Someone in my family has cancer

Families come in all shapes and sizes – and they are all impacted when a member is diagnosed with cancer. A cancer diagnosis will often change the day-to-day life of the family, in small and big ways.


Here are a few tips for you when someone in your family has cancer.

  • Talk about anticipated changes within the family. Will your responsibilities change? Maybe you will need to step up and take more care of your younger sibblings, or maybe you will be doing more chores around the house?
  • Ask how you can be helpful. A lot of anxiety stems from not knowing what to do in a difficult situation. It is very common to feel utterly useless when a loved one is suffering. Helping out in many small ways is not just nice – it is also a way to feel more in control again.
  • Check out a local support group or online support group for people your age who are in a similar situation. You don’t have to commit to anything long term – just make sure you know your options and keep that avenue open. If it turns out that support groups aren’t your thing, you can drop it.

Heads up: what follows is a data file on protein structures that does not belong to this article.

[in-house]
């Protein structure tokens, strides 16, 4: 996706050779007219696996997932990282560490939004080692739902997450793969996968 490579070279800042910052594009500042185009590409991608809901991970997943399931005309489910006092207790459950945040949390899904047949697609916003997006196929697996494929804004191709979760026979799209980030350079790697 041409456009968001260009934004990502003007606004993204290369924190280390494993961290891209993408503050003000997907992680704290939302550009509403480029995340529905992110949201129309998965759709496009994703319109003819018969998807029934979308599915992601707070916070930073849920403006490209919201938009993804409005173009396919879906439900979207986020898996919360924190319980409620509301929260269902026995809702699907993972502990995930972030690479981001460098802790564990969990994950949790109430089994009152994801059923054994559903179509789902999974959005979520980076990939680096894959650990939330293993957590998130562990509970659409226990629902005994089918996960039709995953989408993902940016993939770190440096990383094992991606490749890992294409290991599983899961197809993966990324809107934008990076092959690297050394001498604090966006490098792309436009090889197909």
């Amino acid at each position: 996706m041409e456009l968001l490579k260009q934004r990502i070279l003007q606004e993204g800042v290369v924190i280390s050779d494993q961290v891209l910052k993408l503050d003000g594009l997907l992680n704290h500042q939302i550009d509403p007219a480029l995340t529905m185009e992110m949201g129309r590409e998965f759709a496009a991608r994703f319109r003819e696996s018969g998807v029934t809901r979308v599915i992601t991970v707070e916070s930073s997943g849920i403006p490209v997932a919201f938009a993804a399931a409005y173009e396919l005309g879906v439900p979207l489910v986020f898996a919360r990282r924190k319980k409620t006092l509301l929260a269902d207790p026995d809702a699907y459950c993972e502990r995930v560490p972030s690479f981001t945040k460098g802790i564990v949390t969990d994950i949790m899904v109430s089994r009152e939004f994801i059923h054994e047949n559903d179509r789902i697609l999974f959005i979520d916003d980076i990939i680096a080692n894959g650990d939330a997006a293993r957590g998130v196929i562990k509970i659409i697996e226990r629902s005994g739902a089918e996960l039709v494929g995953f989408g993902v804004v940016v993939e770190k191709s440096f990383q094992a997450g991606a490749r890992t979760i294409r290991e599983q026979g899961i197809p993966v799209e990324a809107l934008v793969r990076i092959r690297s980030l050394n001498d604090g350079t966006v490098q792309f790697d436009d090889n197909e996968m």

• Don’t hesitate to seek help for yourself from outside your family if you need it. Talk to a trusted relative outside your immediate family, your favorite teacher, the parent of a friend, or similar.
  • Your school probably has a school councelor and that can be a good point to start to obtain more help for yourself. The school councelor can help you along, e.g. by giving you counceling sessions and informing your principal about your situation (unless your parents have already done that). It is a good idea to let your principal and teachers know what you are going through, so they can be more accommodating.
  • Seek out information about cancer, cancer treatments, and your family member’s diagnosis. Read about it from reliable sources online or offline, instead of just relying on your family to provide you with info.
  • Don’t neglect your own mental and physical health

This article was last updated on: November 18, 2019